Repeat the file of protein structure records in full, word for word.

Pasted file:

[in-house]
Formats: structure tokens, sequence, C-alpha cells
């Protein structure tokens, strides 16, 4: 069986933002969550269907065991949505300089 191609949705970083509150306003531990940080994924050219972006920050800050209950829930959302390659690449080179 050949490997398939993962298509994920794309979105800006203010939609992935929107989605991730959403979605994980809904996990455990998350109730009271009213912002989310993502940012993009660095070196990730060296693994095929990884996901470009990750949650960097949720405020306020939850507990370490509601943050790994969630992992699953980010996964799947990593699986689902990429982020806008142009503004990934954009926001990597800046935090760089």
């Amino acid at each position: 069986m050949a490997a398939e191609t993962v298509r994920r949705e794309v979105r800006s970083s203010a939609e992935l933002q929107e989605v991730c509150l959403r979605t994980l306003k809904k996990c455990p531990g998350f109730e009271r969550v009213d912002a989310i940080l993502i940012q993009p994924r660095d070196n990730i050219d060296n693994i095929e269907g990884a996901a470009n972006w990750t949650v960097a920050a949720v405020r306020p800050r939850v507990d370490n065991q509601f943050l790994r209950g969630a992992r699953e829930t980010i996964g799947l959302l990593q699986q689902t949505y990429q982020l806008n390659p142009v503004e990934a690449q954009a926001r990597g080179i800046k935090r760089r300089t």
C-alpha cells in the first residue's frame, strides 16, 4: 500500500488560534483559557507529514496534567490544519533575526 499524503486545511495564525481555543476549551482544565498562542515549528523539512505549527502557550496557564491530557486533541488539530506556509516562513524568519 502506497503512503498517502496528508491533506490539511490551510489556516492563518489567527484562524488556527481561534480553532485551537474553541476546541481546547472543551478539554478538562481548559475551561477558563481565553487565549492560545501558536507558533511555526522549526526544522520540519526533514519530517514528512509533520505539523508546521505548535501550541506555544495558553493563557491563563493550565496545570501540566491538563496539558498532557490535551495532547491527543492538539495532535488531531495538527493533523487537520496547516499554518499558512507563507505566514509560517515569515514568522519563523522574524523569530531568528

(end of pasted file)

[in-house]
Formats: structure tokens, sequence, C-alpha cells
């Protein structure tokens, strides 16, 4: 069986933002969550269907065991949505300089 191609949705970083509150306003531990940080994924050219972006920050800050209950829930959302390659690449080179 050949490997398939993962298509994920794309979105800006203010939609992935929107989605991730959403979605994980809904996990455990998350109730009271009213912002989310993502940012993009660095070196990730060296693994095929990884996901470009990750949650960097949720405020306020939850507990370490509601943050790994969630992992699953980010996964799947990593699986689902990429982020806008142009503004990934954009926001990597800046935090760089």
């Amino acid at each position: 069986m050949a490997a398939e191609t993962v298509r994920r949705e794309v979105r800006s970083s203010a939609e992935l933002q929107e989605v991730c509150l959403r979605t994980l306003k809904k996990c455990p531990g998350f109730e009271r969550v009213d912002a989310i940080l993502i940012q993009p994924r660095d070196n990730i050219d060296n693994i095929e269907g990884a996901a470009n972006w990750t949650v960097a920050a949720v405020r306020p800050r939850v507990d370490n065991q509601f943050l790994r209950g969630a992992r699953e829930t980010i996964g799947l959302l990593q699986q689902t949505y990429q982020l806008n390659p142009v503004e990934a690449q954009a926001r990597g080179i800046k935090r760089r300089t």
C-alpha cells in the first residue's frame, strides 16, 4: 500500500488560534483559557507529514496534567490544519533575526 499524503486545511495564525481555543476549551482544565498562542515549528523539512505549527502557550496557564491530557486533541488539530506556509516562513524568519 502506497503512503498517502496528508491533506490539511490551510489556516492563518489567527484562524488556527481561534480553532485551537474553541476546541481546547472543551478539554478538562481548559475551561477558563481565553487565549492560545501558536507558533511555526522549526526544522520540519526533514519530517514528512509533520505539523508546521505548535501550541506555544495558553493563557491563563493550565496545570501540566491538563496539558498532557490535551495532547491527543492538539495532535488531531495538527493533523487537520496547516499554518499558512507563507505566514509560517515569515514568522519563523522574524523569530531568528